Friday, April 10, 2009

Book Review - Knitting in Plain English by Maggie Righetti

First - a disclaimer. I do not have the "updated" version of this book. But after briefly looking through one my guess is the only thing that is updated is the typesetting/font and they probably took out references to her other book "The Universal Yarn Finder" which would be obsolete by now and her videos.

This is not a book to learn to knit from. There are many other "how-to" knit books/leaflets/online tutorial/videos that do a better job of actually teaching you the mechanics of knitting. Use those sources.

Having said that, I did like this book despite reading a poor review of it years ago. I wish I had this book when I first started knitting, back in the stone ages when there was no internet, yarn stores had 3 types of yarns in a very limited color palette and the big book stores had, at best, 5 titles on the subject. Thank goodness we have come a long way since then!

What I like about this book is that it helps the knitter THINK about their knitting, from looking at the way the model is posed (can you see the whole sweater?) to questioning the written instruction. She gives a new knitter the tools to really take control of his/her knitting. She explains what happens with different cast-on's and bind-offs, decreases and increases, short-rows, duplicate stitches, color work, fixing mistakes and finishing. She has directions for a few stitch patterns and a couple of practice patterns. I like her attitude that it's your knitting and you can do whatever you want and these are the tools that will help you achieve it.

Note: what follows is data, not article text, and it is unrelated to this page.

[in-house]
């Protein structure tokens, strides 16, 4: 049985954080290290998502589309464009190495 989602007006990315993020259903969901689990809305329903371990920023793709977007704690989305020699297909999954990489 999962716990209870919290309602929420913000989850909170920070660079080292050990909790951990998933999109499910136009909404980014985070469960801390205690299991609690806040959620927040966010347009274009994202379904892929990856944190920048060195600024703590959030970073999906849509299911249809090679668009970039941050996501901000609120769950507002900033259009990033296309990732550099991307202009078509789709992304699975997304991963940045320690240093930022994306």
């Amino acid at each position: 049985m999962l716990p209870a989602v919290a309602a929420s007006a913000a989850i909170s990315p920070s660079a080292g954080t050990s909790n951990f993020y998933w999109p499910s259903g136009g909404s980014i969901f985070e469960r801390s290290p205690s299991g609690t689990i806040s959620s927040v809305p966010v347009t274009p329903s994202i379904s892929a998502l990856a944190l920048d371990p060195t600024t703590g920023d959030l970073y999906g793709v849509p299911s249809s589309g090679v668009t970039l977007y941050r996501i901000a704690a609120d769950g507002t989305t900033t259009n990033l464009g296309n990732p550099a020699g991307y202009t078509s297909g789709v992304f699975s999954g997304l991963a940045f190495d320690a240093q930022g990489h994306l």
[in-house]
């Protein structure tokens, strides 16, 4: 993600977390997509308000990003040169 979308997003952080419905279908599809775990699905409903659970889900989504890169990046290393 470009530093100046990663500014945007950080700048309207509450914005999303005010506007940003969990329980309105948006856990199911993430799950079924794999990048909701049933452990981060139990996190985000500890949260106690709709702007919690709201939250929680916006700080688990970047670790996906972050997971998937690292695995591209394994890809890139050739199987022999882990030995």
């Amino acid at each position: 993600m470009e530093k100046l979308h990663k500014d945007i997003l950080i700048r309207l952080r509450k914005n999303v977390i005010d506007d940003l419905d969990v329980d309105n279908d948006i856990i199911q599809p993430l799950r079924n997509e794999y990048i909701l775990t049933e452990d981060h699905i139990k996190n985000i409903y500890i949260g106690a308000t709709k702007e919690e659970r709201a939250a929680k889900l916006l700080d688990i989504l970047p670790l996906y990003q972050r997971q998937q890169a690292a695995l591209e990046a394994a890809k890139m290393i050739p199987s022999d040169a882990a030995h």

There were some things I didn't like about this book. I thought the chapter on knitting needles was a little excessive but when this was first written there wasn't as many choices as we have today. She doesn't like set-in sleeves and calls them unflattering (even more so than drop shoulder!) which I disagree with. I make set-in sleeves all the time and find them flattering. Drop shoulder sleeves just look sloppy and they have their place (in children's sweaters would be a good example) but not in my wardrobe. She does have a bias toward circular needles and knitting from the top down but is up front about it. I also found it a little OCD the way she wanted to put notes or "idiot" tags all over her knitting and to measure all the time. A pad of paper and pencil have served me just as well for keeping track of inc/dec, rows, etc. But to each their own.

Overall, I think this is a good book for a new knitter to have to understand the "whys" of knitting and not just the "how-to" so that the knitter can be in the driver seat.

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